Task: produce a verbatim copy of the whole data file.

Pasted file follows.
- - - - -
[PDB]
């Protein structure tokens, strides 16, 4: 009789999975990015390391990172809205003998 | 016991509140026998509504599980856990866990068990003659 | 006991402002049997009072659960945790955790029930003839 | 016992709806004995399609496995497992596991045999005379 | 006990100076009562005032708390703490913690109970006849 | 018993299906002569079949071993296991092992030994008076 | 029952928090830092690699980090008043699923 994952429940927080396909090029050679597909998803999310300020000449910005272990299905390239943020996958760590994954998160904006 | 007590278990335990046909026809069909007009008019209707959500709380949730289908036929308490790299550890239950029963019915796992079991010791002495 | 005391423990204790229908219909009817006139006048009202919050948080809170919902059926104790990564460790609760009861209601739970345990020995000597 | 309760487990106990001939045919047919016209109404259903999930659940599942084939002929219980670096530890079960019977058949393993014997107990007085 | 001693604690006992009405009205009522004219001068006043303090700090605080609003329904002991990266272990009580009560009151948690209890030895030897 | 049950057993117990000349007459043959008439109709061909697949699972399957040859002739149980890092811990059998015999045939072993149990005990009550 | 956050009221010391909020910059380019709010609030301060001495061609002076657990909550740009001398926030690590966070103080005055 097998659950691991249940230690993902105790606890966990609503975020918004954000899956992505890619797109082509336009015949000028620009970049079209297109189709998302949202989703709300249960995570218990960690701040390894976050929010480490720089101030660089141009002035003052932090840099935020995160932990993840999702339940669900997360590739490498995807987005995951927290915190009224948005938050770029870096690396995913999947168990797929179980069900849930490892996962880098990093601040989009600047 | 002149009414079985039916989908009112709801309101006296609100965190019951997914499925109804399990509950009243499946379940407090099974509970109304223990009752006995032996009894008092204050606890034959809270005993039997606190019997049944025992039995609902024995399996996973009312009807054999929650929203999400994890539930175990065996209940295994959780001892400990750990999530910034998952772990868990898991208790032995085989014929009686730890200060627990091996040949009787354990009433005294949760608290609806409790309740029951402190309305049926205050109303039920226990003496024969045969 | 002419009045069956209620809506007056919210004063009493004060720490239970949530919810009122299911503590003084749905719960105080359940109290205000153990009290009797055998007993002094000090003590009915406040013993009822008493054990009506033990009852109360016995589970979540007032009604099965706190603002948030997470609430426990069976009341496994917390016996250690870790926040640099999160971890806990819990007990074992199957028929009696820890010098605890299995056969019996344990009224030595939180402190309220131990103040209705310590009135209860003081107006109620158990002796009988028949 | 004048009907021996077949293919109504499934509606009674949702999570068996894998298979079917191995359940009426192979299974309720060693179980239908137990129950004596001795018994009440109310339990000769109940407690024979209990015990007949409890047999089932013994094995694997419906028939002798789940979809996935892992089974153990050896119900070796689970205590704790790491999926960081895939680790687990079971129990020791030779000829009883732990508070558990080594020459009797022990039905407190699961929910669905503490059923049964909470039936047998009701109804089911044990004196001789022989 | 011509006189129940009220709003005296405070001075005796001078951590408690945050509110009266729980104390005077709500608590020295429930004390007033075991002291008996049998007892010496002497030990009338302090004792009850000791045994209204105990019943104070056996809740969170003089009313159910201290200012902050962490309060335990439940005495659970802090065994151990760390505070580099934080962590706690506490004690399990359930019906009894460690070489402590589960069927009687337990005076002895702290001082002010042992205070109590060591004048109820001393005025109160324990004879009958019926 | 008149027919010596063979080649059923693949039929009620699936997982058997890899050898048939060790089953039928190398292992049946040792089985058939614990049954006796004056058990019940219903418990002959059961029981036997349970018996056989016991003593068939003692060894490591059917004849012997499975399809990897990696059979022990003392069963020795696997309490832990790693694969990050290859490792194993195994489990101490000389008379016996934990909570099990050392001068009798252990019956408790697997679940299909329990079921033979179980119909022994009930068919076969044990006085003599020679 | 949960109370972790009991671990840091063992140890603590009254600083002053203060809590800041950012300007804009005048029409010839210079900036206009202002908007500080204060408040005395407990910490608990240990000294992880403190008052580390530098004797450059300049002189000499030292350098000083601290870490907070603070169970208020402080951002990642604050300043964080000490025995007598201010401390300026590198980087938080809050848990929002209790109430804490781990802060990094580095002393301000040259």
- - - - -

[PDB]
């Protein structure tokens, strides 16, 4: 009789999975990015390391990172809205003998 | 016991509140026998509504599980856990866990068990003659 | 006991402002049997009072659960945790955790029930003839 | 016992709806004995399609496995497992596991045999005379 | 006990100076009562005032708390703490913690109970006849 | 018993299906002569079949071993296991092992030994008076 | 029952928090830092690699980090008043699923 994952429940927080396909090029050679597909998803999310300020000449910005272990299905390239943020996958760590994954998160904006 | 007590278990335990046909026809069909007009008019209707959500709380949730289908036929308490790299550890239950029963019915796992079991010791002495 | 005391423990204790229908219909009817006139006048009202919050948080809170919902059926104790990564460790609760009861209601739970345990020995000597 | 309760487990106990001939045919047919016209109404259903999930659940599942084939002929219980670096530890079960019977058949393993014997107990007085 | 001693604690006992009405009205009522004219001068006043303090700090605080609003329904002991990266272990009580009560009151948690209890030895030897 | 049950057993117990000349007459043959008439109709061909697949699972399957040859002739149980890092811990059998015999045939072993149990005990009550 | 956050009221010391909020910059380019709010609030301060001495061609002076657990909550740009001398926030690590966070103080005055 097998659950691991249940230690993902105790606890966990609503975020918004954000899956992505890619797109082509336009015949000028620009970049079209297109189709998302949202989703709300249960995570218990960690701040390894976050929010480490720089101030660089141009002035003052932090840099935020995160932990993840999702339940669900997360590739490498995807987005995951927290915190009224948005938050770029870096690396995913999947168990797929179980069900849930490892996962880098990093601040989009600047 | 002149009414079985039916989908009112709801309101006296609100965190019951997914499925109804399990509950009243499946379940407090099974509970109304223990009752006995032996009894008092204050606890034959809270005993039997606190019997049944025992039995609902024995399996996973009312009807054999929650929203999400994890539930175990065996209940295994959780001892400990750990999530910034998952772990868990898991208790032995085989014929009686730890200060627990091996040949009787354990009433005294949760608290609806409790309740029951402190309305049926205050109303039920226990003496024969045969 | 002419009045069956209620809506007056919210004063009493004060720490239970949530919810009122299911503590003084749905719960105080359940109290205000153990009290009797055998007993002094000090003590009915406040013993009822008493054990009506033990009852109360016995589970979540007032009604099965706190603002948030997470609430426990069976009341496994917390016996250690870790926040640099999160971890806990819990007990074992199957028929009696820890010098605890299995056969019996344990009224030595939180402190309220131990103040209705310590009135209860003081107006109620158990002796009988028949 | 004048009907021996077949293919109504499934509606009674949702999570068996894998298979079917191995359940009426192979299974309720060693179980239908137990129950004596001795018994009440109310339990000769109940407690024979209990015990007949409890047999089932013994094995694997419906028939002798789940979809996935892992089974153990050896119900070796689970205590704790790491999926960081895939680790687990079971129990020791030779000829009883732990508070558990080594020459009797022990039905407190699961929910669905503490059923049964909470039936047998009701109804089911044990004196001789022989 | 011509006189129940009220709003005296405070001075005796001078951590408690945050509110009266729980104390005077709500608590020295429930004390007033075991002291008996049998007892010496002497030990009338302090004792009850000791045994209204105990019943104070056996809740969170003089009313159910201290200012902050962490309060335990439940005495659970802090065994151990760390505070580099934080962590706690506490004690399990359930019906009894460690070489402590589960069927009687337990005076002895702290001082002010042992205070109590060591004048109820001393005025109160324990004879009958019926 | 008149027919010596063979080649059923693949039929009620699936997982058997890899050898048939060790089953039928190398292992049946040792089985058939614990049954006796004056058990019940219903418990002959059961029981036997349970018996056989016991003593068939003692060894490591059917004849012997499975399809990897990696059979022990003392069963020795696997309490832990790693694969990050290859490792194993195994489990101490000389008379016996934990909570099990050392001068009798252990019956408790697997679940299909329990079921033979179980119909022994009930068919076969044990006085003599020679 | 949960109370972790009991671990840091063992140890603590009254600083002053203060809590800041950012300007804009005048029409010839210079900036206009202002908007500080204060408040005395407990910490608990240990000294992880403190008052580390530098004797450059300049002189000499030292350098000083601290870490907070603070169970208020402080951002990642604050300043964080000490025995007598201010401390300026590198980087938080809050848990929002209790109430804490781990802060990094580095002393301000040259």